April 02, 2020
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Several Wrongs Make The Right

Ironclad conservatives of the darkest shades, with a collective net worth of $35 billion, will fill up the Trump cabinet

Several Wrongs Make The Right
Donald Trump gives a thumbs up, as Mitt Romney walks to face the press in New Jersey
Photograph by Getty Images
Several Wrongs Make The Right

Never known to mince his words, Donald Trump twee­ted tetchily in spring that, “The people of South Carolina are embarrassed by Nikki Haley!” He was referring to the state’s governor, a rising star in the Republican Party who had thrown her weight behind Marco Rubio, Trump’s rival for presidential nomination in the party primaries. Some time earlier, Trump had said on TV that Haley, who is of Indian-American descent, was “very weak on illegal immigration” and doubted if he could work with her.

A week is a long time in politics; half a year is nearly an eternity. Come winter and Haley finds herself among a host of former detractors and opponents whom Trump, now the president-elect, has tapped for his cabinet. Their ranks inc­lude Betsy DeVos, another woman and former Rubio supporter; Ben Carson, a rival whom Trump called names and acc­used of lying during the primaries; and, possibly, Mitt Romney, the 2012 nominee whom Trump considered “one of the dumbest and worst candidates in the history of Republican politics”. They join an array of long-time Trump loyalists expected to take up key positions in the upcoming administration, including Ala­bama senator Jeff Sessions, Republican National Committee chair Reince Priebus, campaign manager Steve Bannon, retired Lt Gen Michael Flynn and former New York City mayor Rudy Giuliani.

It’s a motley crowd of industrialists and ideologues, Beltway insiders and heavyweights from the states. At first glance, these early picks appear to be rather in line with Trump’s campaign style—imp­romptu, arbitrary and making no apparent sense. But just as his campaign had a method behind its ostensible madness—a successful one at that—so does the president-elect’s choice of cabinet colleagues and top-line White House staff. He is putting together a team that (a) comprises people he is comfortable in the company of, typically the filthy rich, and (b) balances his out-of-the-park ideological vision with political acumen.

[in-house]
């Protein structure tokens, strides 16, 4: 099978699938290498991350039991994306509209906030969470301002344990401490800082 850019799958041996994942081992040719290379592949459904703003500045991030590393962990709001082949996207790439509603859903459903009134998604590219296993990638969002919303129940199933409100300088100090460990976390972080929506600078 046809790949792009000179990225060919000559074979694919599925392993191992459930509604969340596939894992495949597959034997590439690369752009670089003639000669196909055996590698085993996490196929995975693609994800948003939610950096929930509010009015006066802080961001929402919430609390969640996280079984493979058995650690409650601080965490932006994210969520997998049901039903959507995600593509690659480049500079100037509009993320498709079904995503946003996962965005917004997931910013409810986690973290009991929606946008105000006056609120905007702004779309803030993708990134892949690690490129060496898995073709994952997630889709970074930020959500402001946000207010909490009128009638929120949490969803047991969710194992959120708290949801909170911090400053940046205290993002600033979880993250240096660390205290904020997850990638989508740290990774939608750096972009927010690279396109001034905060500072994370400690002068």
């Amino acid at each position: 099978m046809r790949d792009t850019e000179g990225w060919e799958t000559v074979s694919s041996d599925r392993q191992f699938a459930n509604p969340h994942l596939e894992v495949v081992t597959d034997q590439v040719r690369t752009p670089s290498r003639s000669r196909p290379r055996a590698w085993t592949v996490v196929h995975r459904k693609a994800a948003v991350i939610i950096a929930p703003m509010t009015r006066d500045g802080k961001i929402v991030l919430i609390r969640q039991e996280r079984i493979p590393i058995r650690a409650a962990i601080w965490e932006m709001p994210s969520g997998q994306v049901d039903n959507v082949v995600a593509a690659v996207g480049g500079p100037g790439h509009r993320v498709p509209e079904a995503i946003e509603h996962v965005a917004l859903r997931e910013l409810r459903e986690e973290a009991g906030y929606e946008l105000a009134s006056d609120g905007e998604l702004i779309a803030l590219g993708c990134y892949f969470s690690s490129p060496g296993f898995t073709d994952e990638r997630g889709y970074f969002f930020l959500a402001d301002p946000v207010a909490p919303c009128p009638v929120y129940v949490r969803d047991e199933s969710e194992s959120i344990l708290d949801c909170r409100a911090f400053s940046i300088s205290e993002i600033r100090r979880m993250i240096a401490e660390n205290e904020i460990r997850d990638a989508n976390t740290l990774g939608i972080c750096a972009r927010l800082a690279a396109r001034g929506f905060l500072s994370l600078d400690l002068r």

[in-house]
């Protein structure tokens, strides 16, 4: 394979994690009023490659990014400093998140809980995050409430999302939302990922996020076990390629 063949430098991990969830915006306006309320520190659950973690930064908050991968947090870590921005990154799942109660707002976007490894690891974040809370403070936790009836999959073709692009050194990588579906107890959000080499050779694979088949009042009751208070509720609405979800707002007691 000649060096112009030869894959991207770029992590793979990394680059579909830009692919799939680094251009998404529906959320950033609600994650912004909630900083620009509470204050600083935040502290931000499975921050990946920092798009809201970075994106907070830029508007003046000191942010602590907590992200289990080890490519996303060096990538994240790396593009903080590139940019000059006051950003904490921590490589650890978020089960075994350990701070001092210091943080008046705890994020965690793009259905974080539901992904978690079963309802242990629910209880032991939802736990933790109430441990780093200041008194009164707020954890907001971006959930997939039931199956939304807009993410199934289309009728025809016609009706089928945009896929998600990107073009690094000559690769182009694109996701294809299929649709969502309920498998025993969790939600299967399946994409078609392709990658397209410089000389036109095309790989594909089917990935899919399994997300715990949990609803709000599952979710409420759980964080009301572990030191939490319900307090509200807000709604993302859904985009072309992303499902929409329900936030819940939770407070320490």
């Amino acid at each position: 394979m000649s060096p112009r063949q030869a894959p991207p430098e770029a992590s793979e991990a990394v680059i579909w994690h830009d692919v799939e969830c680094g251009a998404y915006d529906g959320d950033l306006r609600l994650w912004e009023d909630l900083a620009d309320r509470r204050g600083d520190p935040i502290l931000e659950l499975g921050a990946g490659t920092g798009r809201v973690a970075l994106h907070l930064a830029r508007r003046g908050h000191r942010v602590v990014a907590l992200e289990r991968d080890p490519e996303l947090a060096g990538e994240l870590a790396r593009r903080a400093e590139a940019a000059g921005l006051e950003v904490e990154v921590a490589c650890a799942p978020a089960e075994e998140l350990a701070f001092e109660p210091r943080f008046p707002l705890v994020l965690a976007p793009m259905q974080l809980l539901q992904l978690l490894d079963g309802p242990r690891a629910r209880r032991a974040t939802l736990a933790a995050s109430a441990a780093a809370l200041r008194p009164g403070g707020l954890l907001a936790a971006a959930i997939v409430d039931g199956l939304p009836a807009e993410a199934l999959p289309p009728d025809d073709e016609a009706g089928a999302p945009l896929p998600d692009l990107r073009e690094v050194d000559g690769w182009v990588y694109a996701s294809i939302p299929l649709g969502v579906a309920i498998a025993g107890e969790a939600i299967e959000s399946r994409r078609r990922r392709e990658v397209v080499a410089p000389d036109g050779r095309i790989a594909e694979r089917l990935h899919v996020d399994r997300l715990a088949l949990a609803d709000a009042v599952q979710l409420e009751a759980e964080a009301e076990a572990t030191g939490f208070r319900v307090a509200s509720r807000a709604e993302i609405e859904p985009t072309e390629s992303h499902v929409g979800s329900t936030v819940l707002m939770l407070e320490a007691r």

Let’s start with the most surprising of choices: Haley and DeVos. Both are women whom Trump evidently doesn’t think very highly of, and Haley hails from immigrant stock to boot. Both sided with Rubio and chastised Trump—forcefully and frequently—during the primaries. However, both are also rich businesswomen with rigidly right-wing positions on all sorts of social and economic issues.

DeVos, appointed the new education sec­­retary, has spent a lifetime campaigning against public education and advocating ‘school choice’, or programmes that offer parents alternatives to public sch­­ools. As chair of American Federation for Children, she has promoted charter schools and school vouchers, which divert tax dollars meant for public education into private schools. Randi Weingarten, a union leader and educator, called DeVos “the most ideological, anti-public education nominee” in four decades. A meme lam­pooning her own lack of higher educa­tion and experience of working in the sch­ool environment, along with her advocacy of for-profit and Christian schools, went viral on social media after her appointm­ent was announced. But Republicans of all hues have strongly supported her choice.

Haley, who once said Trump was “eve­ry­thing a governor doesn’t want in a president”, wasted little time in acc­epting the offer to become his UN envoy. Born as Namrata Randhawa to Sikh imm­igrants in Bamberg, South Caro­lina, she started her career in her family’s multimillion-dollar clothing bus­­i­­ness before turning to politics and becoming only the second Indian-American governor after Louisiana’s Bobby Jindal. Along the way, she converted to Christianity and adopted a sharply anti-immigration stance. She is also anti-tax, anti-labour unions, anti-abortion and anti-gay rights. A state-level politician, she doesn’t have much foreign policy experience, but if her career thus far is any indication, she can be expected to espouse conveniently right-wing positions in General Assembly debates and Security Council deliberations, especia­lly a strong support of Israel.